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What Would You Do Answer: The case of the senior signer

What Would You Do Answer: The Case Of The Absent Signer

Last week we presented a real-life scenario in which Notary was asked to notarize a set of mortgage documents for a 72-year-old man, who was taking out a $300,000 loan on his home — which was completely paid off. But he expressed reservations about the need to borrow the money. However, his much younger wife insisted that it was something she wanted to do.

This raised a red flag about the possibility of undue influence, as did the presence of the loan officer, who spoke with the wife in a foreign language the Notary did not understand. When the issue of the 3-day right of rescission came up, the wife said they would not be exercising it.

What you said

Most our readers who responded agreed that this situation raised warning flags about proceeding with the notarization.

Teresa Lilley said she felt the husband’s reluctance was a sign that the Notary should not proceed. “I would have refused the notarization due to the husband being unsure of even wanting to take out the loan, and also the wife being so aggressive with her husband about taking the loan out even with him being hesitant,” she said.

Verne Gordon said he would want to speak to the signer without the others present to check for possible coercion. “I would take the elderly signer aside in private and ask if he knew what he was signing and if he was under any pressure from the wife and loan agent to sign the loan document,” he said. “If he was hesitant, I would stop the notarization and contact the local authorities that he may be the victim of elder abuse.”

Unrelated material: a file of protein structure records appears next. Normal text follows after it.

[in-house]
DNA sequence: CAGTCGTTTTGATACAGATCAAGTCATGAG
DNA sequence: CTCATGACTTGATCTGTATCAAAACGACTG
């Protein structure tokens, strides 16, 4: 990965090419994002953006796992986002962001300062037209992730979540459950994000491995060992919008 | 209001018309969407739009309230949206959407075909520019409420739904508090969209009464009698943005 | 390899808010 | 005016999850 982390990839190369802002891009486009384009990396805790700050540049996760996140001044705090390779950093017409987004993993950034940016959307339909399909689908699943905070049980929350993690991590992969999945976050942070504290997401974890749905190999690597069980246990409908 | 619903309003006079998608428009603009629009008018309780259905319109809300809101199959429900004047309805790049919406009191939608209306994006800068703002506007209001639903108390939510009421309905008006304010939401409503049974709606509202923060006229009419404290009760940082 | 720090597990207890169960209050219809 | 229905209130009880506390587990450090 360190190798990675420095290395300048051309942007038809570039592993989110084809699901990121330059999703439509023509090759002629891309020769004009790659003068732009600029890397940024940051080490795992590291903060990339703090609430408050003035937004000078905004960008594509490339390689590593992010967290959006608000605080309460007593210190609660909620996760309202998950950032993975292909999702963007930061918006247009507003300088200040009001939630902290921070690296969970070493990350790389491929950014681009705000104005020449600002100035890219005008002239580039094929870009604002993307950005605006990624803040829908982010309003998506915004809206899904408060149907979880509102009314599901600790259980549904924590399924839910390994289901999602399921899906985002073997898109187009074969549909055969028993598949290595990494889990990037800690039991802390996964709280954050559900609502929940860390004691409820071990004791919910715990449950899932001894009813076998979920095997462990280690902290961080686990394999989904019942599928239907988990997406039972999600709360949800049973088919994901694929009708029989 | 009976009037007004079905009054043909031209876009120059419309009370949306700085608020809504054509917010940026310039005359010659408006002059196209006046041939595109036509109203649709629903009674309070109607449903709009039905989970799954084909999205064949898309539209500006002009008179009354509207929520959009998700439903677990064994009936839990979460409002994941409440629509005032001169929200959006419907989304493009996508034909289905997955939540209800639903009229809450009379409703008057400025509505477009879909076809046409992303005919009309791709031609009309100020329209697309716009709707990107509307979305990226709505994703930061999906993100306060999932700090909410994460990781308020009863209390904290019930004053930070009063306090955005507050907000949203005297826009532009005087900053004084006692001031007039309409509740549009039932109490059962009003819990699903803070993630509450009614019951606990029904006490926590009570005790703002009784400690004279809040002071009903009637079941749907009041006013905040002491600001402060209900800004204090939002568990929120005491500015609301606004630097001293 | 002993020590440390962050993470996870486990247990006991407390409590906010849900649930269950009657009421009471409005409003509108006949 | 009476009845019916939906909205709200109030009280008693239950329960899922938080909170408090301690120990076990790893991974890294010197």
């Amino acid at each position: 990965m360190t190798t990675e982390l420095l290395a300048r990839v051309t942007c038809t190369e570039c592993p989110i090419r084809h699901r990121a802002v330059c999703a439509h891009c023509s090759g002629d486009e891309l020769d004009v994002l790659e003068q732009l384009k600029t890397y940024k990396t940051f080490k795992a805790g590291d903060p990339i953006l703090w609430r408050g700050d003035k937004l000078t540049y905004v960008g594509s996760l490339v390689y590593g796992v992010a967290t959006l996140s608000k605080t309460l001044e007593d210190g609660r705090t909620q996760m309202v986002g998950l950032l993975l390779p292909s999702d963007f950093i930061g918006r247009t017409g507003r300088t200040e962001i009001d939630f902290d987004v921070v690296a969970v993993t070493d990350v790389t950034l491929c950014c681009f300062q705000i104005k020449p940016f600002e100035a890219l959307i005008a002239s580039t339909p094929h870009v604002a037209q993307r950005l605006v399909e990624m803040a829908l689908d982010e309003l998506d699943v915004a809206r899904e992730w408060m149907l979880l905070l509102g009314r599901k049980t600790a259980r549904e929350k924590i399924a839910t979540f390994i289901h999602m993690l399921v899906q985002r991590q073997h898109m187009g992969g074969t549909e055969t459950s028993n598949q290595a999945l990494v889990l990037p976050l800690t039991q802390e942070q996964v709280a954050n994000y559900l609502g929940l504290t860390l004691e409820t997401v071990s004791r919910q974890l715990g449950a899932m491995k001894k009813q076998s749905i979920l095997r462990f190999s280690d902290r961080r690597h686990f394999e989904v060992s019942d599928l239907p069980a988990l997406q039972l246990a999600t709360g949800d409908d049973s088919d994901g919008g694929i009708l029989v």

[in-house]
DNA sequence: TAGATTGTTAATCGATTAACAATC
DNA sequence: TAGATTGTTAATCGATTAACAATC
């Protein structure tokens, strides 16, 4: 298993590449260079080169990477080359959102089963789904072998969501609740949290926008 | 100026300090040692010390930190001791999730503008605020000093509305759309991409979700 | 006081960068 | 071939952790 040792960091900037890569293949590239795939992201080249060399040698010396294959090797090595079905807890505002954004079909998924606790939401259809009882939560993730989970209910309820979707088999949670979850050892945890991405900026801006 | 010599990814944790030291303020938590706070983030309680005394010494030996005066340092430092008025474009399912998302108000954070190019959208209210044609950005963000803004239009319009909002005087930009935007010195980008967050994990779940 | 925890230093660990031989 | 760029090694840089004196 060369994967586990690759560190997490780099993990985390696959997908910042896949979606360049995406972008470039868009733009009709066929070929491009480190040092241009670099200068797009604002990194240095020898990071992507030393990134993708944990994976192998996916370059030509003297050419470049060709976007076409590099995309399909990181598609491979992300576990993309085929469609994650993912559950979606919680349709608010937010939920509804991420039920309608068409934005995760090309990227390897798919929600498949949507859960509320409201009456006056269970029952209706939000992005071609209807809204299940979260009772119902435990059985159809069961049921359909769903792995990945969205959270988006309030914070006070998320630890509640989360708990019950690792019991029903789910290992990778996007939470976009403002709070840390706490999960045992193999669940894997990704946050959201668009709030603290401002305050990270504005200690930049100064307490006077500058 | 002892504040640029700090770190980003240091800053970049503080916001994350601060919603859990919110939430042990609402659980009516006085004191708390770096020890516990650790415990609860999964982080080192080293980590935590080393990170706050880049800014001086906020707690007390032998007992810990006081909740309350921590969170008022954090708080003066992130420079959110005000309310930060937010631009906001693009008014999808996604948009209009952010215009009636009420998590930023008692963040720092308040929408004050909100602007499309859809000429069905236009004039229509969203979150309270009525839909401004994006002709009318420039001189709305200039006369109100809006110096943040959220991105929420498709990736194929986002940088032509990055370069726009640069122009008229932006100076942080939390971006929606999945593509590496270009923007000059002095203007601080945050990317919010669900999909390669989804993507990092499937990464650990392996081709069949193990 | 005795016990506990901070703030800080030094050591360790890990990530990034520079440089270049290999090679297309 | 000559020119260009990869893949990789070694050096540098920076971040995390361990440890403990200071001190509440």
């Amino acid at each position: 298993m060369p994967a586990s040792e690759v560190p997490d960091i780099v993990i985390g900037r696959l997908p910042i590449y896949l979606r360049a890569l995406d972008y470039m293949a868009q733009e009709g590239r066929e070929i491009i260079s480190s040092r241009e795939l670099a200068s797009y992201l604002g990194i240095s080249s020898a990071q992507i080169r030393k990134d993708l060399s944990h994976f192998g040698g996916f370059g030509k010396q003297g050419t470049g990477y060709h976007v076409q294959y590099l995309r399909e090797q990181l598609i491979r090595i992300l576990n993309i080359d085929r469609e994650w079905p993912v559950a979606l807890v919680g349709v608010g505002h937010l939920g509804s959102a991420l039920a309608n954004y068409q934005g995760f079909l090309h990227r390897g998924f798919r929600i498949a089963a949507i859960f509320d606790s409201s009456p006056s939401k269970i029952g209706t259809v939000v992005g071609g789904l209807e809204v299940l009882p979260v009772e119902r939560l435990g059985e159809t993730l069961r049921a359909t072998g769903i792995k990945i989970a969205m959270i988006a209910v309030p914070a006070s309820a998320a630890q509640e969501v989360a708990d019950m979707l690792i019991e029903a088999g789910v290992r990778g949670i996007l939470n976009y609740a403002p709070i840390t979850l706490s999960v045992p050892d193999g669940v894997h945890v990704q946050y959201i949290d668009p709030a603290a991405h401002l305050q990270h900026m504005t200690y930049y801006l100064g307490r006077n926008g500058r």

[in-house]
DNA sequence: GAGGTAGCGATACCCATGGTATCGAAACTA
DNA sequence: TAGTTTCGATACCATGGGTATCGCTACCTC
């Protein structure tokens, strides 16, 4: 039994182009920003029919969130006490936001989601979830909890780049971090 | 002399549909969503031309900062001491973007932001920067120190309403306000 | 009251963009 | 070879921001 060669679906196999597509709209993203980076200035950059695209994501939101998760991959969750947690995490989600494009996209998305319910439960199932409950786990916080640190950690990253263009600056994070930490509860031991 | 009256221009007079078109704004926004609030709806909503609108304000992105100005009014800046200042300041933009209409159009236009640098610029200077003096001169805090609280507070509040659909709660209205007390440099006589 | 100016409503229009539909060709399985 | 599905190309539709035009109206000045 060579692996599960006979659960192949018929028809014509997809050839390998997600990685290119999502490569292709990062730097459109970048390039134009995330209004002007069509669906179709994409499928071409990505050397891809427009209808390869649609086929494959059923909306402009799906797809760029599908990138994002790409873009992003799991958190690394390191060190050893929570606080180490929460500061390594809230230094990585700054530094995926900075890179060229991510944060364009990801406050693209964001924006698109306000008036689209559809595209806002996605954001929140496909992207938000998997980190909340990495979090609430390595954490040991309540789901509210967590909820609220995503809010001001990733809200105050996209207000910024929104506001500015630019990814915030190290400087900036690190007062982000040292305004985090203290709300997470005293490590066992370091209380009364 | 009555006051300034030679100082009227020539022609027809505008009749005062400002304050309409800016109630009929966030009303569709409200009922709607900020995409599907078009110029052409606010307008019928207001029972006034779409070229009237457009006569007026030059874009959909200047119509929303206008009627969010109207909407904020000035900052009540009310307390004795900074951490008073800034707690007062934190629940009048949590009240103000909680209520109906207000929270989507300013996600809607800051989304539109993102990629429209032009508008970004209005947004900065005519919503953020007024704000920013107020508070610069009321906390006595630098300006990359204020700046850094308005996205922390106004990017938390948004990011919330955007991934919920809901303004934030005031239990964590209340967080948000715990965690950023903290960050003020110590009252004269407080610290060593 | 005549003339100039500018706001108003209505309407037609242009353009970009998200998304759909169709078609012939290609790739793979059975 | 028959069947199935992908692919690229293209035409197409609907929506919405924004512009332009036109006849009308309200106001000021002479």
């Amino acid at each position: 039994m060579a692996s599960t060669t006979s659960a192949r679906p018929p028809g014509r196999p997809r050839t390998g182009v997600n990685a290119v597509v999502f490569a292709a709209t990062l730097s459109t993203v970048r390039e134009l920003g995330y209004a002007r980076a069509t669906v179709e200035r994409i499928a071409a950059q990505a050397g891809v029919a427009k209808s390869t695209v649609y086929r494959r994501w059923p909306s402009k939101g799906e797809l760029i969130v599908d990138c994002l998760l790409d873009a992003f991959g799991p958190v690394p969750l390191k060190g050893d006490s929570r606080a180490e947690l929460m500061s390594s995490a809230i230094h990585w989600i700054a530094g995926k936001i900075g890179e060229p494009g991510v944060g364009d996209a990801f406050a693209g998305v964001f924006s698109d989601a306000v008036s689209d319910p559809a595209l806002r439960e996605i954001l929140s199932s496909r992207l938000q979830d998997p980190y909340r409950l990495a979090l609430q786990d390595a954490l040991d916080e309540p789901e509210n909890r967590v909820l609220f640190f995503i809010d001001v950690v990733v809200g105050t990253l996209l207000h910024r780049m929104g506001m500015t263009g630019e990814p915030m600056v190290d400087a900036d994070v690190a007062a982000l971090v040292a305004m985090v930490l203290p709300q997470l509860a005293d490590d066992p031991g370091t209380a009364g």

Craig Lawson, a Notary and former bank compliance officer, said he felt that the wife’s insistence on ignoring the rescission period and her speaking in a language the Notary didn’t understand was cause for serious concern. “If this is not a purchase money mortgage, the signers cannot neglect the rescission period by law,” he said. “I would refuse to notarize the document.”

Standards of Notary practice

Depending on the state where you are commissioned, you may have a legal duty to determine that your client is signing of their own free will. Or it may be a standard of professional practice.

In this case, the notarization took place in Washington state. Washington’s Notary laws say that an acknowledgment means the person signed the document as a “free and voluntary act” (RCW 42.44.010[4]). Since in Washington state the loan papers would have included a Deed of Trust which must be acknowledged, the 72-year-old man was required to acknowledge to the Notary that he was signing voluntarily.

One of the common tactics is to ask to speak to the signer alone. This is a judgment call for the Notary. There are circumstances in which a signer might be better off if family members or caregivers remained in the room as a support system. In this circumstance, however, the Notary asking the wife and loan officer to step out of the room is justified.

In any case, the Notary could mention to the signer that he seemed reluctant and ask him to state clearly that he was signing the documents willingly and voluntarily. If he says yes, then the notarization can proceed. If he says, no, then the Notary should stop.